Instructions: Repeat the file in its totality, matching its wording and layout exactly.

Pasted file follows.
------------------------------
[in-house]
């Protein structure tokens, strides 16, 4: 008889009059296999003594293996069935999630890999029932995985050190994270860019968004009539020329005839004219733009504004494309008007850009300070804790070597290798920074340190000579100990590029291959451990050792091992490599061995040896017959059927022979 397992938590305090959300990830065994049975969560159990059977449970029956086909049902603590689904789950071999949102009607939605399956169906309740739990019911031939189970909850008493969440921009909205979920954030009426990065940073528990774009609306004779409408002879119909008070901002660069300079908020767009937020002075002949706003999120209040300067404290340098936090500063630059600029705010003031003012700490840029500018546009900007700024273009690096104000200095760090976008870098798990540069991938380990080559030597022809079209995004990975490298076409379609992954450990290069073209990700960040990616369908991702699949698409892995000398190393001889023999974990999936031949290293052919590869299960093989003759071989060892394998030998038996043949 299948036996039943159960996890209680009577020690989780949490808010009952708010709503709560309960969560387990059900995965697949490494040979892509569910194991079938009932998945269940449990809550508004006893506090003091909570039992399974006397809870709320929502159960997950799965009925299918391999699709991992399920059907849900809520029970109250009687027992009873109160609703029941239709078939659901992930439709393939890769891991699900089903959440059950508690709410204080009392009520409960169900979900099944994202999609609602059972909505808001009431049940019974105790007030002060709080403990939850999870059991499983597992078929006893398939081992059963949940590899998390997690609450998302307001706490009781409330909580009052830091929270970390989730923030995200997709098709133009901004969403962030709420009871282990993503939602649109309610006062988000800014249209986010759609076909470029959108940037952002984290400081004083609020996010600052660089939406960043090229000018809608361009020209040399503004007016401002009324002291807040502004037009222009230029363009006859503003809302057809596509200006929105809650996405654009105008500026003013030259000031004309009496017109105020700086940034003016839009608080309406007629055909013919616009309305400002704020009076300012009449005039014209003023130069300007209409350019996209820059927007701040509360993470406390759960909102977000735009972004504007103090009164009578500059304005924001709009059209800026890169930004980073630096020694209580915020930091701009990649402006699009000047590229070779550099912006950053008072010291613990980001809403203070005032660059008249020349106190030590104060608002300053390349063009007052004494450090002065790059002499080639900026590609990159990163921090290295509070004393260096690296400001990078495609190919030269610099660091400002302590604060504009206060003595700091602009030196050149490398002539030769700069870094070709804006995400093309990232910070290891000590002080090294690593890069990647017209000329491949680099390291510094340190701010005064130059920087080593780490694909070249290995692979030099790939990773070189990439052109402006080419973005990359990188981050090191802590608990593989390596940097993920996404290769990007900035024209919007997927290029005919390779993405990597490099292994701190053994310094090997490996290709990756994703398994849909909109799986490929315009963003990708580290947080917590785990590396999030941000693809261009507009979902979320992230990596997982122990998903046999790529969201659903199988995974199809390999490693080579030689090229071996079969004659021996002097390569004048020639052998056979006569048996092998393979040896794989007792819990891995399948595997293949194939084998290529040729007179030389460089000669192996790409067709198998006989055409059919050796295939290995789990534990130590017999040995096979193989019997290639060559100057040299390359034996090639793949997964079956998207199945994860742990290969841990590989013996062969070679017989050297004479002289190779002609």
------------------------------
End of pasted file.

[in-house]
């Protein structure tokens, strides 16, 4: 008889009059296999003594293996069935999630890999029932995985050190994270860019968004009539020329005839004219733009504004494309008007850009300070804790070597290798920074340190000579100990590029291959451990050792091992490599061995040896017959059927022979 397992938590305090959300990830065994049975969560159990059977449970029956086909049902603590689904789950071999949102009607939605399956169906309740739990019911031939189970909850008493969440921009909205979920954030009426990065940073528990774009609306004779409408002879119909008070901002660069300079908020767009937020002075002949706003999120209040300067404290340098936090500063630059600029705010003031003012700490840029500018546009900007700024273009690096104000200095760090976008870098798990540069991938380990080559030597022809079209995004990975490298076409379609992954450990290069073209990700960040990616369908991702699949698409892995000398190393001889023999974990999936031949290293052919590869299960093989003759071989060892394998030998038996043949 299948036996039943159960996890209680009577020690989780949490808010009952708010709503709560309960969560387990059900995965697949490494040979892509569910194991079938009932998945269940449990809550508004006893506090003091909570039992399974006397809870709320929502159960997950799965009925299918391999699709991992399920059907849900809520029970109250009687027992009873109160609703029941239709078939659901992930439709393939890769891991699900089903959440059950508690709410204080009392009520409960169900979900099944994202999609609602059972909505808001009431049940019974105790007030002060709080403990939850999870059991499983597992078929006893398939081992059963949940590899998390997690609450998302307001706490009781409330909580009052830091929270970390989730923030995200997709098709133009901004969403962030709420009871282990993503939602649109309610006062988000800014249209986010759609076909470029959108940037952002984290400081004083609020996010600052660089939406960043090229000018809608361009020209040399503004007016401002009324002291807040502004037009222009230029363009006859503003809302057809596509200006929105809650996405654009105008500026003013030259000031004309009496017109105020700086940034003016839009608080309406007629055909013919616009309305400002704020009076300012009449005039014209003023130069300007209409350019996209820059927007701040509360993470406390759960909102977000735009972004504007103090009164009578500059304005924001709009059209800026890169930004980073630096020694209580915020930091701009990649402006699009000047590229070779550099912006950053008072010291613990980001809403203070005032660059008249020349106190030590104060608002300053390349063009007052004494450090002065790059002499080639900026590609990159990163921090290295509070004393260096690296400001990078495609190919030269610099660091400002302590604060504009206060003595700091602009030196050149490398002539030769700069870094070709804006995400093309990232910070290891000590002080090294690593890069990647017209000329491949680099390291510094340190701010005064130059920087080593780490694909070249290995692979030099790939990773070189990439052109402006080419973005990359990188981050090191802590608990593989390596940097993920996404290769990007900035024209919007997927290029005919390779993405990597490099292994701190053994310094090997490996290709990756994703398994849909909109799986490929315009963003990708580290947080917590785990590396999030941000693809261009507009979902979320992230990596997982122990998903046999790529969201659903199988995974199809390999490693080579030689090229071996079969004659021996002097390569004048020639052998056979006569048996092998393979040896794989007792819990891995399948595997293949194939084998290529040729007179030389460089000669192996790409067709198998006989055409059919050796295939290995789990534990130590017999040995096979193989019997290639060559100057040299390359034996090639793949997964079956998207199945994860742990290969841990590989013996062969070679017989050297004479002289190779002609």